By Maria Patterson
RISMEDIA, September 28, 2010—On October 4, the Federal Housing Administration (FHA) will implement changes to the premium structures for an FHA-backed mortgage, making it more costly for home buyers to procure FHA loan products. This imminent change in FHA lending, along with the gradual stabilization of the marketplace, are paving the way for conventional financing with private mortgage insurance (MI) to make a comeback in lending for low down payment buyers. Real estate professionals need to stay current on these changes in order to properly advise clients on the best mortgage option for their particular situations.
“Real estate agents need to take the extra step to educate themselves on these changes and not just rely on their lender,” says Chuck Iverson, vice president of production for Sierra Pacific Mortgage. “They need to know what the options are. Knowledge is key to not only serving the customer but closing the deal.”
In the wake of the real estate decline and credit freeze of the past three years, FHA-insured loans soared as borrowers sought alternative avenues for securing affordable mortgages. The FHA loan is popular because its minimum down payment is 3.5%, whereas most conventional loans require a much higher down payment.
“Sierra Pacific Mortgage has been an FHA lender for 24 years,” reports Iverson. “Our roots are in the Sacramento (California) area, which has been a huge FHA market through the years. We got to a point in 2006, during the real estate boom, when FHA lending went all the way down to 1% of our total volume. But then we saw a major resurgence in FHA lending once all the other programs went away. The housing market decline, foreclosures, etc., caused the mortgage industry to retrench and huge LTV lending was taken off the table.”
Recently, however, housing experts have raised concerns about FHA’s shrinking funds and ability to handle increasing defaults, sparking the agency’s impending regulation changes.
“Striking the right balance between managing the FHA’s risk, continuing to provide access to underserved communities and supporting the nation’s economic recovery is critically important,” FHA Commissioner David Stevens said in a statement.
According to CNNMoney.com, FHA reported that its reserve fund has dropped to 0.53% of its insurance guarantees, well below the 2% ratio mandated by Congress and the 3% ratio it had last fall. This fund covers losses on the mortgages the agency insures. FHA borrowers pay for the insurance that backs their loans in the form of an upfront premium and an annual premium.
The agency has seen a spike in delinquencies amid the mortgage meltdown. Some 14.36% of FHA loans were past due in the third quarter, according to the Mortgage Bankers Association. To compensate for its rapidly depleting reserve fund, the following changes will be implemented to FHA lending:
- Upfront mortgage insurance premiums will decrease from 2.25% to 1.00%.
- At the same time, the 0.55% annual premium will be increased to 0.85% for mortgages with loan-to-value ratios up to and including 95%, and to 0.90% for loan-to-value ratios above 95%.
- Borrowers will be required to have a credit score of at least 580 to qualify.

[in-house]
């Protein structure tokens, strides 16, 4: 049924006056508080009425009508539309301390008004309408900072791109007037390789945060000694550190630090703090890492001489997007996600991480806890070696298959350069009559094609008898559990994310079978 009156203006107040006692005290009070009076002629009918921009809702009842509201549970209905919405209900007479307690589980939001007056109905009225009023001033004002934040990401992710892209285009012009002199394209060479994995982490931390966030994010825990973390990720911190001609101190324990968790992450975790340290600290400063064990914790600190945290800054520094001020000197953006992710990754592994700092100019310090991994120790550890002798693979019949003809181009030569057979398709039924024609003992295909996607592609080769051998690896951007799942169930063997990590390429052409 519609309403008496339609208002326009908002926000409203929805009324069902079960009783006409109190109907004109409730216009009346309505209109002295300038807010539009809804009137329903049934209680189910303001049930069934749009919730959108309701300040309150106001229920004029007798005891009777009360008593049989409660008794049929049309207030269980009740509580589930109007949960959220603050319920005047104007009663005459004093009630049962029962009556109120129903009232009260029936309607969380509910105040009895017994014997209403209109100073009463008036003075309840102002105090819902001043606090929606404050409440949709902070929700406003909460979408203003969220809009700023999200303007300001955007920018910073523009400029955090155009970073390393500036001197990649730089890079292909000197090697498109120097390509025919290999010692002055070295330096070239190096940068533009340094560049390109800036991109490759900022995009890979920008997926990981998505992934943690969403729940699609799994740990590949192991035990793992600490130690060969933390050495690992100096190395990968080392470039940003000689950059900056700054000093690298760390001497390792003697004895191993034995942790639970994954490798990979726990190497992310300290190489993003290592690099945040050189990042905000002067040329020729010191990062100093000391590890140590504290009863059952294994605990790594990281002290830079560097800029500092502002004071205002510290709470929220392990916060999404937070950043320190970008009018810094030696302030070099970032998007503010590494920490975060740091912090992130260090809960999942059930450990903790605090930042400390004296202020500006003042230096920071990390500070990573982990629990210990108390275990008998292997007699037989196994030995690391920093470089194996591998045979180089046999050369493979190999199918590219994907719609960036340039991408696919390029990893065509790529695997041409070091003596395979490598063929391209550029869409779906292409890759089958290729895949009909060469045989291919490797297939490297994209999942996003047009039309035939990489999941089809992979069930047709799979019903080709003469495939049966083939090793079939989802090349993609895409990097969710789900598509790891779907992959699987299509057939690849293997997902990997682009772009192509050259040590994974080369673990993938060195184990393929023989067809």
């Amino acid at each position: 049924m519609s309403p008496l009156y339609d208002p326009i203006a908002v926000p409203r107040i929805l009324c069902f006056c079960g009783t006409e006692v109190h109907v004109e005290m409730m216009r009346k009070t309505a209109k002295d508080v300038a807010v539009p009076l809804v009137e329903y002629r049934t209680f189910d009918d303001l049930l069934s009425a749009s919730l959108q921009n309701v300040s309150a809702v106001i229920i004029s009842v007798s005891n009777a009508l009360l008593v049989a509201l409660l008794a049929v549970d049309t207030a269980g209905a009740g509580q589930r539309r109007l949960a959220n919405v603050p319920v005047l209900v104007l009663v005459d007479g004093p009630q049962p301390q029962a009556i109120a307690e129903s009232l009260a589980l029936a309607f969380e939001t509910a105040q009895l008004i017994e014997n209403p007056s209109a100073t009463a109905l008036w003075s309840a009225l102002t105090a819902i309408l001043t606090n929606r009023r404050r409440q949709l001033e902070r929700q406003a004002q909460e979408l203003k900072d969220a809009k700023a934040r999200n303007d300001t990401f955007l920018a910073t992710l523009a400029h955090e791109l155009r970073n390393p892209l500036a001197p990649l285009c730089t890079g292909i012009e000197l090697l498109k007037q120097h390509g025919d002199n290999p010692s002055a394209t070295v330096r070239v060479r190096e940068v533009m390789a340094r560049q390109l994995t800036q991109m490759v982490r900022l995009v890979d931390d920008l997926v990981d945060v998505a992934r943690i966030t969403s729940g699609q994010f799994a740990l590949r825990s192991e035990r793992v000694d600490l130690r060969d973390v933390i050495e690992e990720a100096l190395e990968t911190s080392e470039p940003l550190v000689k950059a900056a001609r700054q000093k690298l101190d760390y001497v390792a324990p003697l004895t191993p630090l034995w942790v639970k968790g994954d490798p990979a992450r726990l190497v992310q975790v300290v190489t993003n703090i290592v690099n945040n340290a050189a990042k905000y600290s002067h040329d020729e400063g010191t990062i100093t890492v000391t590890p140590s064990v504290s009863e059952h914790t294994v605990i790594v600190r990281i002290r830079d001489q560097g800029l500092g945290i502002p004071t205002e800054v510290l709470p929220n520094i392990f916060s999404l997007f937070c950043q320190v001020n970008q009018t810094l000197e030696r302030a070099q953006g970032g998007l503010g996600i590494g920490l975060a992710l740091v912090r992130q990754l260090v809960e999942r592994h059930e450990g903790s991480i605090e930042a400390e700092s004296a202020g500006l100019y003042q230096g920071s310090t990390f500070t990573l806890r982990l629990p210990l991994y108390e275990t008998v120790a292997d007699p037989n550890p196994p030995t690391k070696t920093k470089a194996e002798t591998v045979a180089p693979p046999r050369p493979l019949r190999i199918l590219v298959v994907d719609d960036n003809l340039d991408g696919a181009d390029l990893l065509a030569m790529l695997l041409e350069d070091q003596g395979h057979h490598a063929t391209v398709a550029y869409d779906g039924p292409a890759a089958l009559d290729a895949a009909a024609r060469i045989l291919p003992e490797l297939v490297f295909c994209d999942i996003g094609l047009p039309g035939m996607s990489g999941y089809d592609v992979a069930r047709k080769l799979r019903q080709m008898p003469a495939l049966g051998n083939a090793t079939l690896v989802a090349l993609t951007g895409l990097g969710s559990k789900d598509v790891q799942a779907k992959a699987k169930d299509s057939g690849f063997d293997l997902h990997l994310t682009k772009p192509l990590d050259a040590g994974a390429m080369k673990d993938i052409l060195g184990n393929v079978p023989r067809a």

According to Iverson, with the fees associated with FHA lending set to increase, it will behoove borrowers to consider alternative options. “Both MI and FHA have their place, but with the fees going up on FHA-backed loans, there are going to be borrowers in the high LTV space who are better off with a conventional loan with MI, particularly high-FICO score borrowers.”
“As lenient as FHA can be, they can be a little inflexible, too,” says Vince Kueffner, senior loan officer at Wintrust Mortgage in Chicago. “Instead, when you’re working with an underwriter in the private mortgage insurance industry, it’s not just about ratios. They can look at all the factors involved to see if someone can make their payments. The move back toward the private sector provides more flexibility for borrowers and allows them to come up with more inventive ways of getting people into homes without putting them at risk.”
“From a real estate agent’s perspective,” adds Iverson, “you have to make sure your lender is well versed in both—you need to work with a loan officer that is savvy enough and has access to the new MI options and who is well versed in the changes to FHA so that they can run various scenarios to determine what’s best for the consumer.”
Kueffner, who hosts seminars and outreach programs to educate the real estate community, agrees that partnership among all the parties involved in the home-buying process is more important than ever. “The ones that are going to survive are the ones that are you and me instead of you or me. Communication is now more important than ever because buyers are driving; they know they have power.”
FHA guaranteed more than $360 billion in single-family mortgages in fiscal 2009, which ended Sept. 30, more than four times the volume in 2007. That same year, the agency insured about 30% of home purchases and 20% of refinanced mortgages in 2009. Nearly 50% of first-time home buyers go through the agency.
According to Kueffner, FHA will continue to be a viable option for many home buyers, despite rising fees and more stringent criteria. Iverson agrees.
“FHA serves a vital need,” explains Iverson, “and the changes that are being made are being made to ensure that FHA is more solvent and is there to help secure homeownership for the future.”
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